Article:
Deficiency - antithrombin III - congenital; Antithrombin III deficiency - congenital
Congenital antithrombin III deficiency is a genetic disorder that causes the blood to clot more than normal.
Antithrombin III is a protein in the blood that blocks abnormal blood clots from forming. It helps the body keep a healthy balance between bleeding and clotting. Congenital antithrombin III deficiency is an inherited disease. It occurs when a person receives one abnormal copy of the antithrombin III gene from a parent with the disease.
The abnormal gene leads to a low level of the antithrombin III protein. This low level of antithrombin III can cause abnormal blood clots (thrombi) that can block blood flow and damage organs.
People with this condition will often have blood clots at a young age. They are also likely to have family members who have had a blood clotting problem.
People will usually have symptoms of a blood clot. Blood clots in the arms or legs usually cause swelling, redness, and pain. When a blood clot breaks off from where it formed and travels to another part of the body, it is called a thromboembolism. Symptoms depend on where the blood clot travels to. A common place is the lung, where the clot can cause a cough, shortness of breath, pain while taking deep breaths, chest pain, and even death. Blood clots that travel to the brain can cause a stroke.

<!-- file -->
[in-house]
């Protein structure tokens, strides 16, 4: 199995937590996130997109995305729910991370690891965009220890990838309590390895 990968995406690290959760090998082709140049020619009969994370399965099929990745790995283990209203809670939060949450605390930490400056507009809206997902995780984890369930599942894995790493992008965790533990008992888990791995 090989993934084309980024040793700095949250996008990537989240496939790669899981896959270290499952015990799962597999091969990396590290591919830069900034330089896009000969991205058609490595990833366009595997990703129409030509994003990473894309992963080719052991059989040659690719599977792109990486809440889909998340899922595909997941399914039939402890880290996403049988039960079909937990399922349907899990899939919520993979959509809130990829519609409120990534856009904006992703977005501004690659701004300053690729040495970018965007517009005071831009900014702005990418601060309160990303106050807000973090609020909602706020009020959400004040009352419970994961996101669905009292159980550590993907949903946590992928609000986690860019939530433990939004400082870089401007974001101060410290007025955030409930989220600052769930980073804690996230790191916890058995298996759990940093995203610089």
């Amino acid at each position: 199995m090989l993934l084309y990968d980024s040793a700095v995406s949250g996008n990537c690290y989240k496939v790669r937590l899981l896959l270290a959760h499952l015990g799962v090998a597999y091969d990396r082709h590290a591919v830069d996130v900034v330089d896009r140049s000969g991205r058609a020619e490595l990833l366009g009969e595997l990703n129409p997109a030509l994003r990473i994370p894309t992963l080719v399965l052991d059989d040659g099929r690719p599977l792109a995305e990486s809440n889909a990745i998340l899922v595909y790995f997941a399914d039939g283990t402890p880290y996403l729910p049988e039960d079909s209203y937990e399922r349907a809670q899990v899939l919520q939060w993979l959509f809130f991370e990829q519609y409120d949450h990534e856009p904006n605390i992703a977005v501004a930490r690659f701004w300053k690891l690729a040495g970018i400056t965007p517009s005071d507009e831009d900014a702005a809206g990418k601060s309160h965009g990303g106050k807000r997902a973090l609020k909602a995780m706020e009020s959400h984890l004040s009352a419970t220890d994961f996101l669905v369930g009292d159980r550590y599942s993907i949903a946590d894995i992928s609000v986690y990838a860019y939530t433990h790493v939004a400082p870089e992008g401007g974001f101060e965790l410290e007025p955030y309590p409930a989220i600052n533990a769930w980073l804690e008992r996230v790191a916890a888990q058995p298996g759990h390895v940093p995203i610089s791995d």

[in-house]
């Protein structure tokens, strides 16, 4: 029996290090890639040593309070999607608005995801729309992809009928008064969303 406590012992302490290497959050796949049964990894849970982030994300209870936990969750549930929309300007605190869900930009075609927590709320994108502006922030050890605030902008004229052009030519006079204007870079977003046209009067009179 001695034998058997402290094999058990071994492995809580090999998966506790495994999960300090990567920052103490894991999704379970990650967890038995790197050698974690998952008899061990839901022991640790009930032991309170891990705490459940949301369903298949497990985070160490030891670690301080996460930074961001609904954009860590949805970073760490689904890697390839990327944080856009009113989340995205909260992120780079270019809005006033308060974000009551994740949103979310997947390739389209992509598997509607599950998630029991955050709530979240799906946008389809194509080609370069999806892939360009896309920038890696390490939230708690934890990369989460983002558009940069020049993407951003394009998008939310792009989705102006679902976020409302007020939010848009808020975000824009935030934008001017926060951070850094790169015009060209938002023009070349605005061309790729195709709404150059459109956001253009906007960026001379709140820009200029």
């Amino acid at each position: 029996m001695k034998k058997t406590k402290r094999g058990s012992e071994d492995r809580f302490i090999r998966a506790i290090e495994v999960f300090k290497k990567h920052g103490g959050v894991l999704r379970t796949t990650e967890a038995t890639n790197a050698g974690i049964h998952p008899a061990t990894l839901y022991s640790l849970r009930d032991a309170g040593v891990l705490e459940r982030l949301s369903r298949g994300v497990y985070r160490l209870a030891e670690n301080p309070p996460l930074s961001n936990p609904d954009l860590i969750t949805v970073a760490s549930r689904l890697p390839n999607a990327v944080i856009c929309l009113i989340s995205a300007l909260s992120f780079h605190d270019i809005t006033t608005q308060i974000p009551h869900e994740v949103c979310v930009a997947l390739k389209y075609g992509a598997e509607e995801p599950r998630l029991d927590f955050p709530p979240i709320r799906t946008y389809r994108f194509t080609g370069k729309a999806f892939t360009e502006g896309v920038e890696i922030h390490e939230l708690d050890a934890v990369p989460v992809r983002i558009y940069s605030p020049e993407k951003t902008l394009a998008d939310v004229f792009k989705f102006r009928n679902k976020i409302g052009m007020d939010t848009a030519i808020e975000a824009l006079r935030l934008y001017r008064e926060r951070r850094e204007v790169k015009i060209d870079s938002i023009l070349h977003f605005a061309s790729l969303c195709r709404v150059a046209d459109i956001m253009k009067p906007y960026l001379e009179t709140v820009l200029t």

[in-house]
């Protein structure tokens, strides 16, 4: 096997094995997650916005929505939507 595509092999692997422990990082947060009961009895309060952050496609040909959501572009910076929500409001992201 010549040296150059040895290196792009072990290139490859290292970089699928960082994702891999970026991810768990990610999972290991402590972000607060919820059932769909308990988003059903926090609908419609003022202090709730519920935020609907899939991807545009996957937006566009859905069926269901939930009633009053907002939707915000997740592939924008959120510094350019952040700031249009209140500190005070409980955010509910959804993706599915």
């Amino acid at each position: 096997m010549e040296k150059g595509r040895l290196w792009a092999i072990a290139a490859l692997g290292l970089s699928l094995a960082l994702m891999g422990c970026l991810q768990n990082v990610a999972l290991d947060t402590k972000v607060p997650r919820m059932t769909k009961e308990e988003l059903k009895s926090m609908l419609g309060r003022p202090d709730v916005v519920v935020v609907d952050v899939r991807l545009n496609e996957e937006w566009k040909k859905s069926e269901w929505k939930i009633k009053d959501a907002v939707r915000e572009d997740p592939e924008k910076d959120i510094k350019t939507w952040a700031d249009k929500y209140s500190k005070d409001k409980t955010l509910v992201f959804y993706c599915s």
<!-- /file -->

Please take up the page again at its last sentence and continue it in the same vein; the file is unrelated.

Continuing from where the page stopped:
A physical exam may show:
The health care provider can also order a blood test to check if you have a low level of antithrombin III.
A blood clot is treated with blood-thinning medicines (also called anticoagulants). How long you need to take these drugs depends on how serious the blood clot was and other factors. Discuss this with your provider.
More information and support for people with congenital antithrombin III deficiency and their families can be found at:
Most people have a good outcome if they stay on anticoagulant medicines.
Blood clots can cause death. Blood clots in the lungs are very dangerous.
See your provider if you have symptoms of this condition.
Once a person is diagnosed with antithrombin III deficiency, all close family members should be screened for this disorder. Blood thinning drugs can prevent blood clots from forming and prevent complications from clotting.
Anderson JAM, Weitz JI. Hypercoagulable states. In: Hoffman R, Benz EJ, Silberstein LE, Heslop HE, Weitz JI, Salama ME, et al, eds. Hematology: Basic Principles and Practice. 8th ed. Philadelphia, PA: Elsevier; 2023:chap 138.
Mhyre JM. Hematologic and coagulation disorders. In: Chestnut DH, Wong CA, Tsen LC, et al, eds. Chestnut's Obstetric Anesthesia: Principles and Practice. 6th ed. Philadelphia, PA: Elsevier; 2020:chap 44.
Schafer AI. Thrombotic disorders: hypercoagulable states. In: Goldman L, Schafer AI, eds. Goldman-Cecil Medicine. 26th ed. Philadelphia, PA: Elsevier; 2020:chap 73.BACK TO TOP
Review Date: 2/2/2023
Reviewed By: Mark Levin, MD, Hematologist and Oncologist, Monsey, NY. Review provided by VeriMed Healthcare Network. Also reviewed by David C. Dugdale, MD, Medical Director, Brenda Conaway, Editorial Director, and the A.D.A.M. Editorial team.
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